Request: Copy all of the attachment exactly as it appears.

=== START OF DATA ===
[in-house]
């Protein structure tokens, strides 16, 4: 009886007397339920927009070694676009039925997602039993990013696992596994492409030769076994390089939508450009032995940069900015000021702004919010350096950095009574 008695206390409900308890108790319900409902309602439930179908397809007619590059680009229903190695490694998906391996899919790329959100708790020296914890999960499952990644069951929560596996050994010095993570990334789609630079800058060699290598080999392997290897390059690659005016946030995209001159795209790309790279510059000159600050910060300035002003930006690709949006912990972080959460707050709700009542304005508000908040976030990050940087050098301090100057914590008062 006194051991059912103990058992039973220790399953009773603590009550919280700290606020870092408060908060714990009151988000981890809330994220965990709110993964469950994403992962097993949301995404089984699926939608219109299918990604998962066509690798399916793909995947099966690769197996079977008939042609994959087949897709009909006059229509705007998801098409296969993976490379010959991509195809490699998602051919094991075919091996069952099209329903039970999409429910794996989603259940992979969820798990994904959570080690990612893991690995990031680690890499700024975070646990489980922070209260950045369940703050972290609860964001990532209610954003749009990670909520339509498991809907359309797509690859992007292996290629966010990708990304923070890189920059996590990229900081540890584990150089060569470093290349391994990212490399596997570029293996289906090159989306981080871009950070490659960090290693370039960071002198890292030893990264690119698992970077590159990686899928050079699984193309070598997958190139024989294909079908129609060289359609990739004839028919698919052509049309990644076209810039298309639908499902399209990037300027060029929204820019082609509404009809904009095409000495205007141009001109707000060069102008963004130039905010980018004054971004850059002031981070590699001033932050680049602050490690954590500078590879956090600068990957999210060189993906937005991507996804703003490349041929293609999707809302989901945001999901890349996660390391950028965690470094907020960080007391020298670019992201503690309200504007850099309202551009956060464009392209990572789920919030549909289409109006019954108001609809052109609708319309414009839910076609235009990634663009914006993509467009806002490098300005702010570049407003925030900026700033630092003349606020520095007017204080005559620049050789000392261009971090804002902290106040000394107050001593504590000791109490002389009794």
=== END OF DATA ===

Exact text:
[in-house]
């Protein structure tokens, strides 16, 4: 009886007397339920927009070694676009039925997602039993990013696992596994492409030769076994390089939508450009032995940069900015000021702004919010350096950095009574 008695206390409900308890108790319900409902309602439930179908397809007619590059680009229903190695490694998906391996899919790329959100708790020296914890999960499952990644069951929560596996050994010095993570990334789609630079800058060699290598080999392997290897390059690659005016946030995209001159795209790309790279510059000159600050910060300035002003930006690709949006912990972080959460707050709700009542304005508000908040976030990050940087050098301090100057914590008062 006194051991059912103990058992039973220790399953009773603590009550919280700290606020870092408060908060714990009151988000981890809330994220965990709110993964469950994403992962097993949301995404089984699926939608219109299918990604998962066509690798399916793909995947099966690769197996079977008939042609994959087949897709009909006059229509705007998801098409296969993976490379010959991509195809490699998602051919094991075919091996069952099209329903039970999409429910794996989603259940992979969820798990994904959570080690990612893991690995990031680690890499700024975070646990489980922070209260950045369940703050972290609860964001990532209610954003749009990670909520339509498991809907359309797509690859992007292996290629966010990708990304923070890189920059996590990229900081540890584990150089060569470093290349391994990212490399596997570029293996289906090159989306981080871009950070490659960090290693370039960071002198890292030893990264690119698992970077590159990686899928050079699984193309070598997958190139024989294909079908129609060289359609990739004839028919698919052509049309990644076209810039298309639908499902399209990037300027060029929204820019082609509404009809904009095409000495205007141009001109707000060069102008963004130039905010980018004054971004850059002031981070590699001033932050680049602050490690954590500078590879956090600068990957999210060189993906937005991507996804703003490349041929293609999707809302989901945001999901890349996660390391950028965690470094907020960080007391020298670019992201503690309200504007850099309202551009956060464009392209990572789920919030549909289409109006019954108001609809052109609708319309414009839910076609235009990634663009914006993509467009806002490098300005702010570049407003925030900026700033630092003349606020520095007017204080005559620049050789000392261009971090804002902290106040000394107050001593504590000791109490002389009794």